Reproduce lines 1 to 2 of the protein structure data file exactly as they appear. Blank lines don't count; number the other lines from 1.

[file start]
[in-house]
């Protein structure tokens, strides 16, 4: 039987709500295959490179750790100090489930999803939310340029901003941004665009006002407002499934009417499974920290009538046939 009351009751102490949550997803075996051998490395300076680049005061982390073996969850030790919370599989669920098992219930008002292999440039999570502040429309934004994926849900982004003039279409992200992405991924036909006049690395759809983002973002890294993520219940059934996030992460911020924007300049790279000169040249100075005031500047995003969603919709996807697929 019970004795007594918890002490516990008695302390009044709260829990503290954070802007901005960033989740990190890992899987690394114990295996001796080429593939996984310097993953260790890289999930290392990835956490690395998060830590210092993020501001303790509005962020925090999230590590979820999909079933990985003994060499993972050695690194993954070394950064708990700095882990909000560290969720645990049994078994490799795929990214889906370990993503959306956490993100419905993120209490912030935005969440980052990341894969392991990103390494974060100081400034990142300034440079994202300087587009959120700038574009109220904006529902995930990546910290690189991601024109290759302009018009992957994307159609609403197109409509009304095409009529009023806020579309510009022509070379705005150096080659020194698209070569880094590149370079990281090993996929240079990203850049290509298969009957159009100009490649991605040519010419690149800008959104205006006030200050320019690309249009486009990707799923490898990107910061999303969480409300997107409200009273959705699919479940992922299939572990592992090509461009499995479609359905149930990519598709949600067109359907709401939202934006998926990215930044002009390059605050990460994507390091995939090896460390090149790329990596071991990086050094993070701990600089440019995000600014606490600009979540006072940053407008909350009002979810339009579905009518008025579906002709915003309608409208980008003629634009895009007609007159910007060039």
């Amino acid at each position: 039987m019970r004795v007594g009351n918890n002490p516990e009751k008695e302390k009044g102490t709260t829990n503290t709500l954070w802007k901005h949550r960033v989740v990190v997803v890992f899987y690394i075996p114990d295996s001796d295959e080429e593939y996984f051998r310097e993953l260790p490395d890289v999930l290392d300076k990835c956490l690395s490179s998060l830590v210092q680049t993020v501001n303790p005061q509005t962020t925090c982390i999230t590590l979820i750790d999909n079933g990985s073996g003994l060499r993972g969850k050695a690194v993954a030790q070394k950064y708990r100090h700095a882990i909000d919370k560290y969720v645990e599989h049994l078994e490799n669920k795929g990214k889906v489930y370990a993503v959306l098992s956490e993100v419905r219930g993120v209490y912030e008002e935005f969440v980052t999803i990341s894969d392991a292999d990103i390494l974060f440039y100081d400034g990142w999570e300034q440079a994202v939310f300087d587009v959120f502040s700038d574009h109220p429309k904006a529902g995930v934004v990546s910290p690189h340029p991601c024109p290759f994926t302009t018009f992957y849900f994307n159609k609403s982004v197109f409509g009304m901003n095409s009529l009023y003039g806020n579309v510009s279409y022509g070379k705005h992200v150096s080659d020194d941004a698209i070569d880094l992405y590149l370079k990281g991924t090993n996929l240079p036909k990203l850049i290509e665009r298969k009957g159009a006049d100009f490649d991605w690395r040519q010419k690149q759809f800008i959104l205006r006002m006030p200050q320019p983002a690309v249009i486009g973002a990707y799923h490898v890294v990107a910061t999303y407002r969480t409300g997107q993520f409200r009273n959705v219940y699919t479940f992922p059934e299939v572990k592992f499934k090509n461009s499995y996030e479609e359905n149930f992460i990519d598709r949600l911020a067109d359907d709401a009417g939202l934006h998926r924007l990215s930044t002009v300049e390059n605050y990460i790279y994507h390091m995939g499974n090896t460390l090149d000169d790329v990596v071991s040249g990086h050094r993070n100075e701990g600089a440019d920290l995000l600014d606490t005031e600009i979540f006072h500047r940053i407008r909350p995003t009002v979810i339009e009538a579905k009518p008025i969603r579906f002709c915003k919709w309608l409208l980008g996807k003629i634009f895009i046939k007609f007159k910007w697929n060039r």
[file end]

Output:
[in-house]
């Protein structure tokens, strides 16, 4: 039987709500295959490179750790100090489930999803939310340029901003941004665009006002407002499934009417499974920290009538046939 009351009751102490949550997803075996051998490395300076680049005061982390073996969850030790919370599989669920098992219930008002292999440039999570502040429309934004994926849900982004003039279409992200992405991924036909006049690395759809983002973002890294993520219940059934996030992460911020924007300049790279000169040249100075005031500047995003969603919709996807697929 019970004795007594918890002490516990008695302390009044709260829990503290954070802007901005960033989740990190890992899987690394114990295996001796080429593939996984310097993953260790890289999930290392990835956490690395998060830590210092993020501001303790509005962020925090999230590590979820999909079933990985003994060499993972050695690194993954070394950064708990700095882990909000560290969720645990049994078994490799795929990214889906370990993503959306956490993100419905993120209490912030935005969440980052990341894969392991990103390494974060100081400034990142300034440079994202300087587009959120700038574009109220904006529902995930990546910290690189991601024109290759302009018009992957994307159609609403197109409509009304095409009529009023806020579309510009022509070379705005150096080659020194698209070569880094590149370079990281090993996929240079990203850049290509298969009957159009100009490649991605040519010419690149800008959104205006006030200050320019690309249009486009990707799923490898990107910061999303969480409300997107409200009273959705699919479940992922299939572990592992090509461009499995479609359905149930990519598709949600067109359907709401939202934006998926990215930044002009390059605050990460994507390091995939090896460390090149790329990596071991990086050094993070701990600089440019995000600014606490600009979540006072940053407008909350009002979810339009579905009518008025579906002709915003309608409208980008003629634009895009007609007159910007060039």